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Any property/casualty insurer investigating the increasingly popular concept of a single call center to respond to all policyholder questions could learn from the costly mistakes of other insurers.

The blunders, which largely relate to bouncing callers among too many call handlers, can make the initially expensive call center management projects totally inefficient, said John L. Ward, chairman of Ward Financial Group in Cincinnati.

The call center concept is a "red hot" customer satisfaction issue for insurers, according to Mr. Ward.

The concept first took off about two or three years ago, when technological advancements made such centers more feasible, he said.

Ward Financial does not have enough data through its benchmarking project with 125 insurers to conclude definitively that having such a center is a best practice in maintaining high customer satisfaction. However, Mr. Ward said the available data suggest that is the case.

The benchmarking project consists of a total of 100 property/casualty and 25 life/health insurers, all of which pay a fee to participate. The participants include 21 property/casualty insurers and six life/health insurers that Ward Financial has identified as the top performers in their respective industry segments at balancing solvency and profitability.

Among the property/casualty insurers in the benchmarking study, few have installed the centers. But about half of the property/casualty companies plan to do so. Ward Financial did not have enough information on life/health insurers' current use of or plans for call centers to reach any meaningful conclusions.

A call center that works right is far more efficient for policyholders than calling their local agents or insurer claims offices, according to Mr. Ward. Ideally, a single call handler at a center can address all the questions a policyholder may have, he said.

With a sophisticated call center system, an automated operator can explain the system to callers while searching for their files after identifying the callers' phone numbers. The system then displays a caller's policy file on a call handler's computer screen just before the caller is connected to a live operator. That way, the handler knows immediately who the caller is and the details of the account.

"That's phenomenal customer service," Mr. Ward said.

The price tag for a system capable of achieving such goodwill is several hundred thousand dollars in equipment plus the cost of staffing the center, he said.

Insurers can see a payback, though, Mr. Ward said. That will happen if call handlers in at least 85% of cases can resolve all of their callers' questions without bouncing the caller somewhere else, he said.

"We see a high correlation between the first-call resolution rate and customer satisfaction," Mr. Ward explained.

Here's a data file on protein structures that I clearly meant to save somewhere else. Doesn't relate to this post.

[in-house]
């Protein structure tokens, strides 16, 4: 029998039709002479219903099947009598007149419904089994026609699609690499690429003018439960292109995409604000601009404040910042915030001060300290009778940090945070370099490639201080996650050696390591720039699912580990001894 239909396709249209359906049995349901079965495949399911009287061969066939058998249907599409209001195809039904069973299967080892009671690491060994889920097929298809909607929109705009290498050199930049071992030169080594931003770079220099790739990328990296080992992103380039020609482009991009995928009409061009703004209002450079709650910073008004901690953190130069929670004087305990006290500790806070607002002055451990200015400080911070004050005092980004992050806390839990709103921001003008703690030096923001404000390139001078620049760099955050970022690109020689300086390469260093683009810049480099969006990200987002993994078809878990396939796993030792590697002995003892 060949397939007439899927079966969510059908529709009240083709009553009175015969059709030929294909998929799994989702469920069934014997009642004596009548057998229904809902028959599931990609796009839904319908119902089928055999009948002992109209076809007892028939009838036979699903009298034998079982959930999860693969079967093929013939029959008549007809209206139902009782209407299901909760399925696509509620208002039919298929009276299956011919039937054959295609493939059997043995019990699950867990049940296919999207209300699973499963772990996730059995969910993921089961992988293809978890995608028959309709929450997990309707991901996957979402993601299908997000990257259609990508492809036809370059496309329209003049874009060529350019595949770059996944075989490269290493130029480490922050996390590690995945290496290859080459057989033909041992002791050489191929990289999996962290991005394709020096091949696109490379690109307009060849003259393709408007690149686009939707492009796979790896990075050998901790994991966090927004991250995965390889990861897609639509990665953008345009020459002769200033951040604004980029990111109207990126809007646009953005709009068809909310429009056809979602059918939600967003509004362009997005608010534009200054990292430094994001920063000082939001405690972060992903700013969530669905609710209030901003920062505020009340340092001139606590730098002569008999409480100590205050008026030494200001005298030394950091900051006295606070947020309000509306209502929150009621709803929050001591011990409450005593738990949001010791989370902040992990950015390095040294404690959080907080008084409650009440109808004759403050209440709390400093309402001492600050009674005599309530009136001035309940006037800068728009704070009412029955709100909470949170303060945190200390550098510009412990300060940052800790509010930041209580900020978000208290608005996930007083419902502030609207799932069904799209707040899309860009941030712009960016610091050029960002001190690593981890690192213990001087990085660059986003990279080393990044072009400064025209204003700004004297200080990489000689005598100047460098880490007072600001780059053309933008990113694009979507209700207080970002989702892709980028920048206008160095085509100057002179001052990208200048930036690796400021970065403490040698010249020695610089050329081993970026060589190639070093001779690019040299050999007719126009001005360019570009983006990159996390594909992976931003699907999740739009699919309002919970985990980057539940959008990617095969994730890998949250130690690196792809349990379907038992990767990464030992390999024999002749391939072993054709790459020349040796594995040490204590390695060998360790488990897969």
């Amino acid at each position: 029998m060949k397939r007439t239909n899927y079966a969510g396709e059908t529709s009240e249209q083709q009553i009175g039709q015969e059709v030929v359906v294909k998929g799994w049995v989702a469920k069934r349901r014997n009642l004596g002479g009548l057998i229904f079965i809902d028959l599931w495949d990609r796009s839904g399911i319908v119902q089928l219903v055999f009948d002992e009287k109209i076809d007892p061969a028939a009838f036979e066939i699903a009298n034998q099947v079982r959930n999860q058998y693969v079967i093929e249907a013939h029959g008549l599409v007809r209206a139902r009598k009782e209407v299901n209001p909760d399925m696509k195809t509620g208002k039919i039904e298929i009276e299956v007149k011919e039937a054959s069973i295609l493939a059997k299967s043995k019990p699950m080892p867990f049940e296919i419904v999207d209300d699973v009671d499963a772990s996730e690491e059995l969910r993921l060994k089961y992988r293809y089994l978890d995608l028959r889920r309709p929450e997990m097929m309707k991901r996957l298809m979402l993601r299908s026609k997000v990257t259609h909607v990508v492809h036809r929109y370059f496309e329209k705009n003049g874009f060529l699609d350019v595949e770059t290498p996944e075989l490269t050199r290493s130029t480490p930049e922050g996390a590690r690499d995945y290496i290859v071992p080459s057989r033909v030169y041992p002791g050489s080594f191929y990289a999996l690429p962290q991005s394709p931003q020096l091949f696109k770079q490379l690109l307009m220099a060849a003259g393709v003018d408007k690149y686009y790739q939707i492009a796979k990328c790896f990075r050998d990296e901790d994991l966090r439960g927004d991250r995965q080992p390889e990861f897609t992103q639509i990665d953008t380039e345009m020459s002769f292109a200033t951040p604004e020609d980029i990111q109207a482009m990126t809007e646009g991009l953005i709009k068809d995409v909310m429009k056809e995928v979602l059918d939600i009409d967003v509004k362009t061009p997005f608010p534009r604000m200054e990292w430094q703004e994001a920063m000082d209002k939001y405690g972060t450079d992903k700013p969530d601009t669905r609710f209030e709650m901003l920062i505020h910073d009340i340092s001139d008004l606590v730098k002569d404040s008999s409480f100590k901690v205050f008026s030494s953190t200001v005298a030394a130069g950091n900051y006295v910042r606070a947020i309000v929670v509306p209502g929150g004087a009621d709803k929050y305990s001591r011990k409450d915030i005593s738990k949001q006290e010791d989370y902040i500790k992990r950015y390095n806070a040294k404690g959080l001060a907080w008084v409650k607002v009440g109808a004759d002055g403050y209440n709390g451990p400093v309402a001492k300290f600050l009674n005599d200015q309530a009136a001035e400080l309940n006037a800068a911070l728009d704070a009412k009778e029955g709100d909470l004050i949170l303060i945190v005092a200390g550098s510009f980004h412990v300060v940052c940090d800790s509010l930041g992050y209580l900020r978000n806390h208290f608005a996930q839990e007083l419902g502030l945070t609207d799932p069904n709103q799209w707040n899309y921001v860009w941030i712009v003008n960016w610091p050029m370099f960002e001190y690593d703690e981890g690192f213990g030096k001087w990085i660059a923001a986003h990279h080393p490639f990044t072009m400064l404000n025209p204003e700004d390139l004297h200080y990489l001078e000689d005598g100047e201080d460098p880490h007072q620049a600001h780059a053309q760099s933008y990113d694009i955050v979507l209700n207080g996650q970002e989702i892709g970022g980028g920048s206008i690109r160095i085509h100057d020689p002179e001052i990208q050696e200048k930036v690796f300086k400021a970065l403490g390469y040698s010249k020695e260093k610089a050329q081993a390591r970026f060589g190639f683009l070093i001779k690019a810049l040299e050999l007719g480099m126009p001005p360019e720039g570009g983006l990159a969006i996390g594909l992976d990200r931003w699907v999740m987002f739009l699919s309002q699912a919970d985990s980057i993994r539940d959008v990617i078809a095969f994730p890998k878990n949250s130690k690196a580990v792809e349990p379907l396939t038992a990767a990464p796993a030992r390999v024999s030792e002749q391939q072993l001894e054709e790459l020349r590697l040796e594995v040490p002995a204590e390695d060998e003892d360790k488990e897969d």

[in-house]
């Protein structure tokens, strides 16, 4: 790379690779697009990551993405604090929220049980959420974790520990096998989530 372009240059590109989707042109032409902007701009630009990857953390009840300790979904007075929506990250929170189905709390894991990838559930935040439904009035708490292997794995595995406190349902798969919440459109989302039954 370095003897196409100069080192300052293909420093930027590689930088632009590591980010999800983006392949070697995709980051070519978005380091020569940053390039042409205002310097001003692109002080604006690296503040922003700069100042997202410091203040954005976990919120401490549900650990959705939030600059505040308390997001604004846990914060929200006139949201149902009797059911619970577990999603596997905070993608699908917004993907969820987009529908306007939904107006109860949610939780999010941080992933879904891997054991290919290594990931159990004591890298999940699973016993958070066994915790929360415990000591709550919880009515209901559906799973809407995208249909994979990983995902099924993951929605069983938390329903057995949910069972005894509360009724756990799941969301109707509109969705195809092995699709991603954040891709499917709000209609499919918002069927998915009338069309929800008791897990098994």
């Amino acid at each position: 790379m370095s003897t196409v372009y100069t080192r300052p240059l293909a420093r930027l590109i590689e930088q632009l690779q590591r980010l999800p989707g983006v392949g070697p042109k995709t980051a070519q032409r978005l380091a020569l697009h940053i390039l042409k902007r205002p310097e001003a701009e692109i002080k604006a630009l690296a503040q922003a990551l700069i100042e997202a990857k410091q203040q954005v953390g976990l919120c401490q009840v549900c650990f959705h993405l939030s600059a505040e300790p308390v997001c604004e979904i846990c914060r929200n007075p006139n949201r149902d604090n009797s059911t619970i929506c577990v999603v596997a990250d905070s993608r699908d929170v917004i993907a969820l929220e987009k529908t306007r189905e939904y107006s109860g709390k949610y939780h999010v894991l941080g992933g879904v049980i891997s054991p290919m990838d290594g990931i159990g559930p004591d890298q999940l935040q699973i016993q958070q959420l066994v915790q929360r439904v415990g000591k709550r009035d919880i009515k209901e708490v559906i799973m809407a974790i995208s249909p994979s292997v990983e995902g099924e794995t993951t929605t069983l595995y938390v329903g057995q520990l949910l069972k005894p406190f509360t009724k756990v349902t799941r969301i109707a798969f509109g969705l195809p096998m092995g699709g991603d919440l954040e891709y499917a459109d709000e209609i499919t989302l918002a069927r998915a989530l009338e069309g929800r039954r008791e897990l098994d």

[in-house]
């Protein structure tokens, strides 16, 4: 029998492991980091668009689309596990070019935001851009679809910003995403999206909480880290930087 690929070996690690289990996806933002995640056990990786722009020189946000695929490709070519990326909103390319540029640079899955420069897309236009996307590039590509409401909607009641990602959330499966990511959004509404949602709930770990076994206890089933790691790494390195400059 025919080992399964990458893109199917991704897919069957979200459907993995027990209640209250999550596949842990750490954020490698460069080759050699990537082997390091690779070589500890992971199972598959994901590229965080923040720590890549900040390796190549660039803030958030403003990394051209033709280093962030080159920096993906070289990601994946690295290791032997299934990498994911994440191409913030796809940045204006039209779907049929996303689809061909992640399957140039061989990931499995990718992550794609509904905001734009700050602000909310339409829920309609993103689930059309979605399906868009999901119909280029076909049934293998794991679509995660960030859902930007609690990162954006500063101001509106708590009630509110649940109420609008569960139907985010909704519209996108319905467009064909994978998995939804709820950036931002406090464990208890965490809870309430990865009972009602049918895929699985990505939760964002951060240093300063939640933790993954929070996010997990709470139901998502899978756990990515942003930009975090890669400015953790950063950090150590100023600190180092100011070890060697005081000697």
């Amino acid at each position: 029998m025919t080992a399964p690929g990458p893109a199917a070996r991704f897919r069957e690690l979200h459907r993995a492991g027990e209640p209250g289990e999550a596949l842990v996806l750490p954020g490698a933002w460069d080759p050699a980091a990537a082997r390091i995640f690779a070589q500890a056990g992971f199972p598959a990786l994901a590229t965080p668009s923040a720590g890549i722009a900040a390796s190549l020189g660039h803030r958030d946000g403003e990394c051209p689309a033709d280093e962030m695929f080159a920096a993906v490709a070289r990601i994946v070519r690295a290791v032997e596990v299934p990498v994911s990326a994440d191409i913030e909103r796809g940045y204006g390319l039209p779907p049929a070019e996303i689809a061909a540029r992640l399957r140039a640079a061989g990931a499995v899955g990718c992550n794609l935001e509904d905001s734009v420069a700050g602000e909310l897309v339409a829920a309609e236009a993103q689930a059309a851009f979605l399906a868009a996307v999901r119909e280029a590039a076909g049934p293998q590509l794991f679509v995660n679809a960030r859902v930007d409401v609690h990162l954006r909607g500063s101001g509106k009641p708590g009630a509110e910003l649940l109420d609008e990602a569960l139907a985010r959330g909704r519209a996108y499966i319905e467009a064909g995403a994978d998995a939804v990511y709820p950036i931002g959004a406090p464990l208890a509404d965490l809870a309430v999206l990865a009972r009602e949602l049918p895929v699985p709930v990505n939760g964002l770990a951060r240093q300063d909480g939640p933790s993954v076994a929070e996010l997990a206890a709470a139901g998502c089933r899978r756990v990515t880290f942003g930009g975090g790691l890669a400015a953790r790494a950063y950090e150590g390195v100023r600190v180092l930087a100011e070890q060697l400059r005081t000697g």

But, some insurers have not set up their centers properly, he said. At those centers, call handlers bounce callers to one or even two more operators, Mr. Ward said. "That does nothing to improve the efficiency of the company."

The top-performing companies in Ward Financial's benchmarking study have achieved that 85% rate. Others in the study report a 55% first-call resolution rate.

In one extreme case, Mr. Ward said an insurer invested heavily in establishing a call center but could not get its computers to pull up callers' files quickly. The call handlers had to take messages and call customers back after the computers eventually retrieved the files. That call center "was completely inefficient," said Mr. Ward.

"Until companies have the tools in place to better leverage their call center investment, they're better off not making that investment," he said.

Some handoffs may not be terribly detrimental when insurers first bring the centers online, Mr. Ward said. But he advised insurers to eliminate those handoffs within the first year the center is in operation.

Another best practice for call centers is answering a call within 15 seconds after the automated system switches a call to a live call handler.

The top performers in the benchmarking study achieved that response time. Others in the study reported a 25-second response time.

The top performers in the study reported that only 2% -- a best practice rate -- of customers abandoned their calls before reaching live call handlers. Other study participants reported a 5% abandonment rate.

Busy signals and unanswered lines after numerous rings typically prompt callers to abandon their efforts, Mr. Ward explained.

The abandonment rate underscores the importance of having the right number of call handlers on duty. "Or you have the cost of the system and frustrated customers," he observed.

Mr. Ward also recommended surveying customers to determine how well the call centers are performing. About half of the study's top-performing insurers with call centers have implemented customer satisfaction techniques such as survey call-backs and mailings.